“In 1984 and 1986,” he told Pravda magazine, “our expedition was working on the slopes of Mount Ampere, when we found very strange constructions at the depth of only one hundred meters [three hundred twenty-eight feet]. They looked like rooms and walls. I went under the water [in a mini-submarine] to see that myself, made some sketches. Other geologists drew altars or walls. That was what they had seen. We could not take any photographs at that time [why, Gorodnitsky did not explain]. At first, it seemed to me that those rooms and walls had been created by Nature, but the rooms were equal in size.”
In September 1985, his colleagues aboard another research vessel, the Academician Boris Petrov, retrieved a large, carved block from 14,764 feet—984 feet above the base of Ampere. “The marble artifact’s sides were smoothened,” Pravda reported. “Its color was yellowish. Its schema [design] betrayed artificial origin. The Soviet scientists mentioned that it was definitely man-made. By chemical analysis they produced paleo-chronological results, showing that this piece of marble was lying at the bottom of the ocean for thousands of years.” Pravda’s “paleo-chronological results” were not explained but may have referred to an ancient, perhaps Paleolithic (i.e., “stone age”) time-scale.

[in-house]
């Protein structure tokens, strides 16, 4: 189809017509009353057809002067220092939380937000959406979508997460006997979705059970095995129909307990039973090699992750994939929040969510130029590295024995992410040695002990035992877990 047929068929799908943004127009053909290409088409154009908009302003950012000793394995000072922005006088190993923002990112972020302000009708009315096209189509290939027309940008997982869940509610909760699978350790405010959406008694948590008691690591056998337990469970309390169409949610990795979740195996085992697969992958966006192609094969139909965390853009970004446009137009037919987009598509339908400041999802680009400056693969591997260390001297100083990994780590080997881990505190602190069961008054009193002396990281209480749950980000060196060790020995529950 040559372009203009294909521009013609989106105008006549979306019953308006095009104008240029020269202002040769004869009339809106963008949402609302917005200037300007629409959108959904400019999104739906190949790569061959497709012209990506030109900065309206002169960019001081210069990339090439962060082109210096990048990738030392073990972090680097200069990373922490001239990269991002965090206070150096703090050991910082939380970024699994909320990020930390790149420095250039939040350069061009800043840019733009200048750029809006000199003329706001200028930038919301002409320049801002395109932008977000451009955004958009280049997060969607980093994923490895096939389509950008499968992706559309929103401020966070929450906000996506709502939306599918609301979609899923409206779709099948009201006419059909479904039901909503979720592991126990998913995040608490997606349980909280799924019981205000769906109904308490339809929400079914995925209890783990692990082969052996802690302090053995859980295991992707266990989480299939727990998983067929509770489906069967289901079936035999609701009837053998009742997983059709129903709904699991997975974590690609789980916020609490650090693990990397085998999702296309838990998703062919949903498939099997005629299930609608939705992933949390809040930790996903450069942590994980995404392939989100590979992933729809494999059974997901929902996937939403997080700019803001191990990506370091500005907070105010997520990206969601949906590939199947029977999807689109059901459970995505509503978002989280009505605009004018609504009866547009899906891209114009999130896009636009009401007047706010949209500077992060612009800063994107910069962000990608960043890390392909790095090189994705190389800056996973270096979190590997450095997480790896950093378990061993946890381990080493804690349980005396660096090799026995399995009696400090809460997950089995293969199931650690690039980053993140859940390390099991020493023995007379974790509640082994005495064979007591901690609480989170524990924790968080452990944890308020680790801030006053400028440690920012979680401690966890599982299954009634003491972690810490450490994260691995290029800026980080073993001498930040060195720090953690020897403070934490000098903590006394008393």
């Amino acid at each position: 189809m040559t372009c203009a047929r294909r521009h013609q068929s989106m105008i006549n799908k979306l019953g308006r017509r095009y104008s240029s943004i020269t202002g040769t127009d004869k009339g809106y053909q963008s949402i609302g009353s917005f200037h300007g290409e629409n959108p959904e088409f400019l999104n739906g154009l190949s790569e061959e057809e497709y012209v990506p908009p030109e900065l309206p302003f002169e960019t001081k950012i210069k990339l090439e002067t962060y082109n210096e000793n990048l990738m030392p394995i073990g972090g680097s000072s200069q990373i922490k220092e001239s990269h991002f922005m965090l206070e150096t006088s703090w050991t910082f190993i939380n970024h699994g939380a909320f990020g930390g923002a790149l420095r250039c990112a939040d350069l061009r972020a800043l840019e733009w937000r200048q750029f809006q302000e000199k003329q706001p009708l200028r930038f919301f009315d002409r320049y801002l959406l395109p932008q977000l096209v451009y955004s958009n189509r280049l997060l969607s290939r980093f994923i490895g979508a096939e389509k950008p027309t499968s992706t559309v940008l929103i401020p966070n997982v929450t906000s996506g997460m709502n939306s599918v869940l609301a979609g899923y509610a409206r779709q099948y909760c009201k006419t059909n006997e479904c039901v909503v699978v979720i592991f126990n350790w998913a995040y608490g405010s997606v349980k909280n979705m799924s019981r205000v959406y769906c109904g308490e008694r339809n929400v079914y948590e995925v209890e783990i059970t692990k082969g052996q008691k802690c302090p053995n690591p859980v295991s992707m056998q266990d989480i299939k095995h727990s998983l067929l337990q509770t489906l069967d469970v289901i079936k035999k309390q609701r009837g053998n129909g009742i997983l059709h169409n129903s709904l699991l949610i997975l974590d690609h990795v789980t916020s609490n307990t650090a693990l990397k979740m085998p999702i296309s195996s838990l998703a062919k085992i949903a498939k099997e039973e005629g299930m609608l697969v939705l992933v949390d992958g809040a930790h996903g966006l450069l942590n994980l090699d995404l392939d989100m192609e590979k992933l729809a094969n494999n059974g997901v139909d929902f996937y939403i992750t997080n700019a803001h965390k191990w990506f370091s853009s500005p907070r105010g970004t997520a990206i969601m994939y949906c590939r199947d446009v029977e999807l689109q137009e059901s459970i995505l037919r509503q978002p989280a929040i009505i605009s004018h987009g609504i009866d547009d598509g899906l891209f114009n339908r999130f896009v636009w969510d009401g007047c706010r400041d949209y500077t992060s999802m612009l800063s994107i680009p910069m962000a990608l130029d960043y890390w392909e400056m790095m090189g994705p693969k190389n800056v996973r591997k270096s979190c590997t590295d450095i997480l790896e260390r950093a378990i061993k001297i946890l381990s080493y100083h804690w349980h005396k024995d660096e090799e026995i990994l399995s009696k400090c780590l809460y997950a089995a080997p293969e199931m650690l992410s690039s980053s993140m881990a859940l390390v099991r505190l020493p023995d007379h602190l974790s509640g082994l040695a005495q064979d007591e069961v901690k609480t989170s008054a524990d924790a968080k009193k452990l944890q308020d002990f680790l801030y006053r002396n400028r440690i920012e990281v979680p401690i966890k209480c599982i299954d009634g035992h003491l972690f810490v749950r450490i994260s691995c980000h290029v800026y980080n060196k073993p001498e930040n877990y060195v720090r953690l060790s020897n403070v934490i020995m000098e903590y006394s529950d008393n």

The much shallower depths at which Dr. Gorodnitsky observed Ampere’s sunken “rooms” were revealing, because sea levels hovered around one hundred-meters until the end of the last “ice age,” or glacial epoch. Eleven thousand, seven hundred years ago, the seamount was a sizable island towering between three hundred to three hundred fifty feet above the ocean, when the structures he saw would have been, appropriately enough, on dry land near the shore—beach-front residences.
Like his colleagues, he was shocked by official termination of all on-going and future research at Ampere before the close of their 1986 expedition season. Director Aksyonov had peremptorily declared that re-examination of the photographic surveys proved that all of the seamount’s features were entirely natural, and no similar investigations would be government sponsored. He refused to disclose any alleged counter evidence and was the only scientist who reversed his long-held stance that the underwater features were artificial.